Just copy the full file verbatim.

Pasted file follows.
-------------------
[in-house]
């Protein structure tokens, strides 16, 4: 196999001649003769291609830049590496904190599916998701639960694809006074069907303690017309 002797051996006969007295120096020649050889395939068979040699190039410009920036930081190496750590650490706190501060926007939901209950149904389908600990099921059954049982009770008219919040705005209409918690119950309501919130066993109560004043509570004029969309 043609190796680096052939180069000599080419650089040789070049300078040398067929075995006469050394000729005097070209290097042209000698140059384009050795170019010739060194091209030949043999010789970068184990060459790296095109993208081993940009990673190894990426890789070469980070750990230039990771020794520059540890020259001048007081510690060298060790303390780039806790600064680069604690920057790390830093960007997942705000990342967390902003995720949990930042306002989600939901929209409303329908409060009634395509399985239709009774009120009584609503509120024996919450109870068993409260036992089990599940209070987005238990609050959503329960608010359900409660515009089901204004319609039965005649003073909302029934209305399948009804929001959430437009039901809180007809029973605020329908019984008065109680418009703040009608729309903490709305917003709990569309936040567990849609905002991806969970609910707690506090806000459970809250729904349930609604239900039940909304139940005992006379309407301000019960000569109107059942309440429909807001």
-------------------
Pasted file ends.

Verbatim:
[in-house]
């Protein structure tokens, strides 16, 4: 196999001649003769291609830049590496904190599916998701639960694809006074069907303690017309 002797051996006969007295120096020649050889395939068979040699190039410009920036930081190496750590650490706190501060926007939901209950149904389908600990099921059954049982009770008219919040705005209409918690119950309501919130066993109560004043509570004029969309 043609190796680096052939180069000599080419650089040789070049300078040398067929075995006469050394000729005097070209290097042209000698140059384009050795170019010739060194091209030949043999010789970068184990060459790296095109993208081993940009990673190894990426890789070469980070750990230039990771020794520059540890020259001048007081510690060298060790303390780039806790600064680069604690920057790390830093960007997942705000990342967390902003995720949990930042306002989600939901929209409303329908409060009634395509399985239709009774009120009584609503509120024996919450109870068993409260036992089990599940209070987005238990609050959503329960608010359900409660515009089901204004319609039965005649003073909302029934209305399948009804929001959430437009039901809180007809029973605020329908019984008065109680418009703040009608729309903490709305917003709990569309936040567990849609905002991806969970609910707690506090806000459970809250729904349930609604239900039940909304139940005992006379309407301000019960000569109107059942309440429909807001």